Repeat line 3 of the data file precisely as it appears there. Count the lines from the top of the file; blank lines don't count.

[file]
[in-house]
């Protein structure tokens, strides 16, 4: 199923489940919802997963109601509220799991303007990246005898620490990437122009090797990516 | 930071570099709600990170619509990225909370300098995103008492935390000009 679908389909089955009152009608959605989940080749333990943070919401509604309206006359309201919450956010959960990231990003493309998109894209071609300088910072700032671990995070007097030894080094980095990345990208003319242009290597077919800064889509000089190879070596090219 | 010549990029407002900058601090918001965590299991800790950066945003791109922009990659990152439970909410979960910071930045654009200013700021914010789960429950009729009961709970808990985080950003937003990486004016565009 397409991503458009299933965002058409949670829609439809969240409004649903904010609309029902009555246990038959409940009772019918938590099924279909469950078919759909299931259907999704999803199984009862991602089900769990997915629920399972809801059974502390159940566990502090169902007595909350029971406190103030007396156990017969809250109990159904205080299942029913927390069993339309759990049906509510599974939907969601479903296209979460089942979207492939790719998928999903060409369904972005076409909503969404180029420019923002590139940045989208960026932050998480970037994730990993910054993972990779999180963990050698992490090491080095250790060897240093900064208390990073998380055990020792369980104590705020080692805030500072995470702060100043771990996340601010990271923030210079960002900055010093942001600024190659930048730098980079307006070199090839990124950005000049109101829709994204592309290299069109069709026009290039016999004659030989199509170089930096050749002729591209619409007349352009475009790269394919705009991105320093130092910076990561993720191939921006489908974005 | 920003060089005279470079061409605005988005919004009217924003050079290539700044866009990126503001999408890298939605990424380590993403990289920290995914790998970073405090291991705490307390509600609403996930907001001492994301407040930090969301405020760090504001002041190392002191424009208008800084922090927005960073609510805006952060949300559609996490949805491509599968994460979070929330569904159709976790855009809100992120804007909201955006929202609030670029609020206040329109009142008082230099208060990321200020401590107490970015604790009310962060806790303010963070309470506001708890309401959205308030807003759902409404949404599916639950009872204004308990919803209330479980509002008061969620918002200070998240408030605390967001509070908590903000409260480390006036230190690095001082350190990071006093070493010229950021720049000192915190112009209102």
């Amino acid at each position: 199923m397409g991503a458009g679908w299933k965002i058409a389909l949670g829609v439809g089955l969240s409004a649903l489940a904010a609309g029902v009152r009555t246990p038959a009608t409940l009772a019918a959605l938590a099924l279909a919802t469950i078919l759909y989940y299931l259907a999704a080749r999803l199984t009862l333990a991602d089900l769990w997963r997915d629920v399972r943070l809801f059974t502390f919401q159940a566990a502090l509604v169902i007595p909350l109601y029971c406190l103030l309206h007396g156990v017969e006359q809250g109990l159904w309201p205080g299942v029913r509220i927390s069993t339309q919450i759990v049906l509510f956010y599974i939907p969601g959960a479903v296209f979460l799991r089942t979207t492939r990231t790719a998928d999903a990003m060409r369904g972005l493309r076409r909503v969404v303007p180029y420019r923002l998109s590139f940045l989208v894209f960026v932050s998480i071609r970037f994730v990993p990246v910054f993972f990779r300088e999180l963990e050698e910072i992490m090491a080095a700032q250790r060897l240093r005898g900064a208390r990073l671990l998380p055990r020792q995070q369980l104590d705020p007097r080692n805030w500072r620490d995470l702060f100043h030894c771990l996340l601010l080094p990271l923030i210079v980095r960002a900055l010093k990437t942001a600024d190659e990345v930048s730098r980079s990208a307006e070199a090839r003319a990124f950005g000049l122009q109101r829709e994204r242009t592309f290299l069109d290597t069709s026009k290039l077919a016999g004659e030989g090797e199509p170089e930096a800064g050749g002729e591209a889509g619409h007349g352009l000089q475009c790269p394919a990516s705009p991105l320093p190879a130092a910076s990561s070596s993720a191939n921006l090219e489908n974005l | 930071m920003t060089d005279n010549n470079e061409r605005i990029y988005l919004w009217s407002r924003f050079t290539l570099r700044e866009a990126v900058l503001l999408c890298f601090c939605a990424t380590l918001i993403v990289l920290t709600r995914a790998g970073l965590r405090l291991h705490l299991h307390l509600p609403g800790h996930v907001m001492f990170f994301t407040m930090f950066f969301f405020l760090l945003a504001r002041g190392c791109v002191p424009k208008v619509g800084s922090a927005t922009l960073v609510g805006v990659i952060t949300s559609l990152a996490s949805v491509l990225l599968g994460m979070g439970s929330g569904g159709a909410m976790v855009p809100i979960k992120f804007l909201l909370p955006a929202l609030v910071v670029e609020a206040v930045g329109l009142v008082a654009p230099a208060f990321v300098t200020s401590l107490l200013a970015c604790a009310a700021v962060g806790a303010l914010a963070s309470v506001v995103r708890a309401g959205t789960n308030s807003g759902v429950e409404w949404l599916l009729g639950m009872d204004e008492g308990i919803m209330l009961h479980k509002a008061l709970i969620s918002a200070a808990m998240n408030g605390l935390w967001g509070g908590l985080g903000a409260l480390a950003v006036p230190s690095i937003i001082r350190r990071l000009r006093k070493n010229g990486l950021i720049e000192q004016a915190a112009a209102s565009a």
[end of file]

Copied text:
């Amino acid at each position: 199923m397409g991503a458009g679908w299933k965002i058409a389909l949670g829609v439809g089955l969240s409004a649903l489940a904010a609309g029902v009152r009555t246990p038959a009608t409940l009772a019918a959605l938590a099924l279909a919802t469950i078919l759909y989940y299931l259907a999704a080749r999803l199984t009862l333990a991602d089900l769990w997963r997915d629920v399972r943070l809801f059974t502390f919401q159940a566990a502090l509604v169902i007595p909350l109601y029971c406190l103030l309206h007396g156990v017969e006359q809250g109990l159904w309201p205080g299942v029913r509220i927390s069993t339309q919450i759990v049906l509510f956010y599974i939907p969601g959960a479903v296209f979460l799991r089942t979207t492939r990231t790719a998928d999903a990003m060409r369904g972005l493309r076409r909503v969404v303007p180029y420019r923002l998109s590139f940045l989208v894209f960026v932050s998480i071609r970037f994730v990993p990246v910054f993972f990779r300088e999180l963990e050698e910072i992490m090491a080095a700032q250790r060897l240093r005898g900064a208390r990073l671990l998380p055990r020792q995070q369980l104590d705020p007097r080692n805030w500072r620490d995470l702060f100043h030894c771990l996340l601010l080094p990271l923030i210079v980095r960002a900055l010093k990437t942001a600024d190659e990345v930048s730098r980079s990208a307006e070199a090839r003319a990124f950005g000049l122009q109101r829709e994204r242009t592309f290299l069109d290597t069709s026009k290039l077919a016999g004659e030989g090797e199509p170089e930096a800064g050749g002729e591209a889509g619409h007349g352009l000089q475009c790269p394919a990516s705009p991105l320093p190879a130092a910076s990561s070596s993720a191939n921006l090219e489908n974005l | 930071m920003t060089d005279n010549n470079e061409r605005i990029y988005l919004w009217s407002r924003f050079t290539l570099r700044e866009a990126v900058l503001l999408c890298f601090c939605a990424t380590l918001i993403v990289l920290t709600r995914a790998g970073l965590r405090l291991h705490l299991h307390l509600p609403g800790h996930v907001m001492f990170f994301t407040m930090f950066f969301f405020l760090l945003a504001r002041g190392c791109v002191p424009k208008v619509g800084s922090a927005t922009l960073v609510g805006v990659i952060t949300s559609l990152a996490s949805v491509l990225l599968g994460m979070g439970s929330g569904g159709a909410m976790v855009p809100i979960k992120f804007l909201l909370p955006a929202l609030v910071v670029e609020a206040v930045g329109l009142v008082a654009p230099a208060f990321v300098t200020s401590l107490l200013a970015c604790a009310a700021v962060g806790a303010l914010a963070s309470v506001v995103r708890a309401g959205t789960n308030s807003g759902v429950e409404w949404l599916l009729g639950m009872d204004e008492g308990i919803m209330l009961h479980k509002a008061l709970i969620s918002a200070a808990m998240n408030g605390l935390w967001g509070g908590l985080g903000a409260l480390a950003v006036p230190s690095i937003i001082r350190r990071l000009r006093k070493n010229g990486l950021i720049e000192q004016a915190a112009a209102s565009a």